Fig. 3: UV–vis spectrum of silver nanoparticles synthesized using leaf extract Simaroubaglauca




Fig. 4: SEM photographs of silver nanoparticles obtained using leaf extract Simaroubaglauca, a. 50.00, b. 75.00, c. 100.00

The microstructural qualities of the synthesized silver nanoparticles were studied by SEM (fig. 4). Little round shaped outgrowths of silver nanoparticles agglomerates with homogenous dissemination. The silver nanoparticles were generally circular, and the size was evaluated to be in the range in the vicinity of 23 and 49 nm. The EDX investigation of silver nanoparticles affirms that the nanoparticles are in fact silver nanoparticles (fig. 5). It demonstrates that silver nanoparticles were upheld on the natural grid from the Simaroubaglauca. The peak of Ag component is most likely from the silver nitrate.

Fig. 5: EDAX spectrum of silver nanoparticles

Powder X-ray diffraction studies of silver nanoparticles

X-ray diffraction studies have provided an excellent result that confirms the biosynthesis of silver nanoparticles (AgNPs) from leaf extract of Simaroubaglauca. The bioreductive process has generated the cubic crystalline structure of silver nanoparticles. The XRD pattern shows distinct peaks of diffraction at 2θ. A number of Bragg reflections with2θ values of 27.60 °, 32.10 °, 38.00 °, 44.17 °, 46.08 ° (222), 64.42 ° (400), 77.32 ° (420) and 81.40 °, corresponded to the (111), (200), (220), (311), (222), (400), (420) and (422) face centered cubic structures of silver and compared with the data of JCPDS (Joint Committee on Powder Diffraction Standards), File No. 85-1355. The average particle sizes were calculated according to Debye-Scherrer equation [22]. According to the equation, average silver nanoparticle sizes of Simaroubaglauca were found to be 2.310-19.929 nm range at different θ values (fig. 6). Earlier, the similar results have been reported for silver nanoparticles [23].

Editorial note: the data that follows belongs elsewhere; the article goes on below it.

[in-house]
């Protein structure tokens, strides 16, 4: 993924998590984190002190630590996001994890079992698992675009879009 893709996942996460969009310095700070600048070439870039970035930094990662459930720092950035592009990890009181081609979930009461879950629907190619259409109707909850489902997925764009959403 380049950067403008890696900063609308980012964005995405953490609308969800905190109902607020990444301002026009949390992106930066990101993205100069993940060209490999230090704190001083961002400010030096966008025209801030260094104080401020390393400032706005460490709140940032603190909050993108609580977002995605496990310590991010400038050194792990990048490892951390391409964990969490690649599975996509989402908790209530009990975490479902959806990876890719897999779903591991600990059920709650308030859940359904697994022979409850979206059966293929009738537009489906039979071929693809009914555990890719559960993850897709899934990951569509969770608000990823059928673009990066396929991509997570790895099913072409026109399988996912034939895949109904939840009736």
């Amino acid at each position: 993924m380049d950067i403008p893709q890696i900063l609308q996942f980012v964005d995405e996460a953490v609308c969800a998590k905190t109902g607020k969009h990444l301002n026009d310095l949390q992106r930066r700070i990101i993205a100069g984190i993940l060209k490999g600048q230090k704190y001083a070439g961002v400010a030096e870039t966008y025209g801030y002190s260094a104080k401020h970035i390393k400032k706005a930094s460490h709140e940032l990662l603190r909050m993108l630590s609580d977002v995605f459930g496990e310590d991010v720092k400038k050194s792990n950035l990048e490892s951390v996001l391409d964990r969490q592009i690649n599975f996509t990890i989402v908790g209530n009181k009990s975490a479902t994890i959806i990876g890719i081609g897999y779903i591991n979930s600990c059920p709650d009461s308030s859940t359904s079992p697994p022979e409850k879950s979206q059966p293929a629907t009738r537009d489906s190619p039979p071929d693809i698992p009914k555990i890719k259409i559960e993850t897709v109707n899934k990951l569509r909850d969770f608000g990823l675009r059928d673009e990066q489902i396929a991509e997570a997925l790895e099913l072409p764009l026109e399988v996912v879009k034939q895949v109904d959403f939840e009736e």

Antibacterial activities of Au and Ag nanoparticles

In our investigation, the synthesized silver nanoparticles have been evaluated for their antibacterial activities against human pathogens such as Gram-negative Escherichia coli, Pseudomonasaeruginosa, Enterobacter and Klebsiella pneumonia at (50 µg/ml and 100 µg/ml) different concentration. Silver nanoparticles shown zones of inhibition 30 mm and 32 mm, 5 mm and 8 mm, 4 mm and 6 mm and 3 mm and 5 mm against Escherichia coli, Pseudomonasaeruginosa, Enterobacter and Klebsiella pneumonia respectively at the concentration of 50 µg/ml and 100µg/ml (fig. 7). Both the concentration of silver nanoparticles have indicated practically comparative outcomes have appeared by standard amphicillin against Escherichia coli whereas other pathogens against which have failed to show significant results. Silver nanoparticles have shown their effect against Escherichia colia Gram-negative bacteria and it was suggested that the effect would be size and dose dependent [24].

Fig. 6: X-ray diffraction crystallographic studies of silver nanoparticles from leaf extract of Simaroubaglauca

1 Escherichia coli

2 Pseudomonas aeruginosa

3 Enterobacter

4 Klebsiella pneumonia

Fig. 7: Antibacterial activity of synthesized silver nanoparticles, S1-50 µg/ml. S2-100 µg/ml. Std–Distilled water. S(A)-Amphicillin


The medicinally significant aqueous leaf extract of Simaroubaglauca was found to behave as a reducing agent for the production of silver nanoparticles. The synthesized silver nanoparticles have been characterized by UV-vis, SEM-EDAX and XRD to determine the sizes and shapes of the silver nanoparticles. The developed method is one of the excellent methods to produce silver nanoparticles in absence of toxic reducing chemicals. Our outcomes suggest that the biologically synthesized silver nanoparticles are most prominent against human pathogens.


Declare none


  1. Benjamin LO, Francesco S. Antibacterial activity of silver nanoparticles: a surface science insight. Nano Today 2015;10:339-54.

  2. Swarnali M, Deepak K, Gadadhar B, Sudip KG, Jayasree KL. Antimicrobial activities of silver nanoparticles synthesized from Lycopersiconesculentum extract. J Anal Sci Technol 2014;5:40:1-7.